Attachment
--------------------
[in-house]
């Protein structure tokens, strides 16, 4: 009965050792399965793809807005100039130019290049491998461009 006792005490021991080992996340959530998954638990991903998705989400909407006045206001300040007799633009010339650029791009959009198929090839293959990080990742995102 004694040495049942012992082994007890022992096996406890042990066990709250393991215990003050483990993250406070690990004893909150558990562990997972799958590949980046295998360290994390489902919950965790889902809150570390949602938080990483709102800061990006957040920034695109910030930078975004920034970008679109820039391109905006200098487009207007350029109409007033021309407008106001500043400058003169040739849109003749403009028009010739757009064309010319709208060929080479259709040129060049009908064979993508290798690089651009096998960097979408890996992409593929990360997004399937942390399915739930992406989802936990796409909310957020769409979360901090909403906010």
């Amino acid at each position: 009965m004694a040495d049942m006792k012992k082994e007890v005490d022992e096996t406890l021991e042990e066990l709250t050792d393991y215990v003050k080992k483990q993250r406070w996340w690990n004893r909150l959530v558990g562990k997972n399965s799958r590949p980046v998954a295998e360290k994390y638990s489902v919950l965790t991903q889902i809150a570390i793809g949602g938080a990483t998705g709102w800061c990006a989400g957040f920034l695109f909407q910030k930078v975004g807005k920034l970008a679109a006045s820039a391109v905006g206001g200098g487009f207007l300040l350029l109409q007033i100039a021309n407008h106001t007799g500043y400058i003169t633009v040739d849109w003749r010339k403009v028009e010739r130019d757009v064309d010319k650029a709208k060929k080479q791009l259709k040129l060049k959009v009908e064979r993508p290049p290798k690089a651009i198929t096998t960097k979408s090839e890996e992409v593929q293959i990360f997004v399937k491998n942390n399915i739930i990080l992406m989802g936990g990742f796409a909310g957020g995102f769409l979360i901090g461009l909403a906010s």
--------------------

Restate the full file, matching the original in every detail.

[in-house]
């Protein structure tokens, strides 16, 4: 009965050792399965793809807005100039130019290049491998461009 006792005490021991080992996340959530998954638990991903998705989400909407006045206001300040007799633009010339650029791009959009198929090839293959990080990742995102 004694040495049942012992082994007890022992096996406890042990066990709250393991215990003050483990993250406070690990004893909150558990562990997972799958590949980046295998360290994390489902919950965790889902809150570390949602938080990483709102800061990006957040920034695109910030930078975004920034970008679109820039391109905006200098487009207007350029109409007033021309407008106001500043400058003169040739849109003749403009028009010739757009064309010319709208060929080479259709040129060049009908064979993508290798690089651009096998960097979408890996992409593929990360997004399937942390399915739930992406989802936990796409909310957020769409979360901090909403906010």
């Amino acid at each position: 009965m004694a040495d049942m006792k012992k082994e007890v005490d022992e096996t406890l021991e042990e066990l709250t050792d393991y215990v003050k080992k483990q993250r406070w996340w690990n004893r909150l959530v558990g562990k997972n399965s799958r590949p980046v998954a295998e360290k994390y638990s489902v919950l965790t991903q889902i809150a570390i793809g949602g938080a990483t998705g709102w800061c990006a989400g957040f920034l695109f909407q910030k930078v975004g807005k920034l970008a679109a006045s820039a391109v905006g206001g200098g487009f207007l300040l350029l109409q007033i100039a021309n407008h106001t007799g500043y400058i003169t633009v040739d849109w003749r010339k403009v028009e010739r130019d757009v064309d010319k650029a709208k060929k080479q791009l259709k040129l060049k959009v009908e064979r993508p290049p290798k690089a651009i198929t096998t960097k979408s090839e890996e992409v593929q293959i990360f997004v399937k491998n942390n399915i739930i990080l992406m989802g936990g990742f796409a909310g957020g995102f769409l979360i901090g461009l909403a906010s």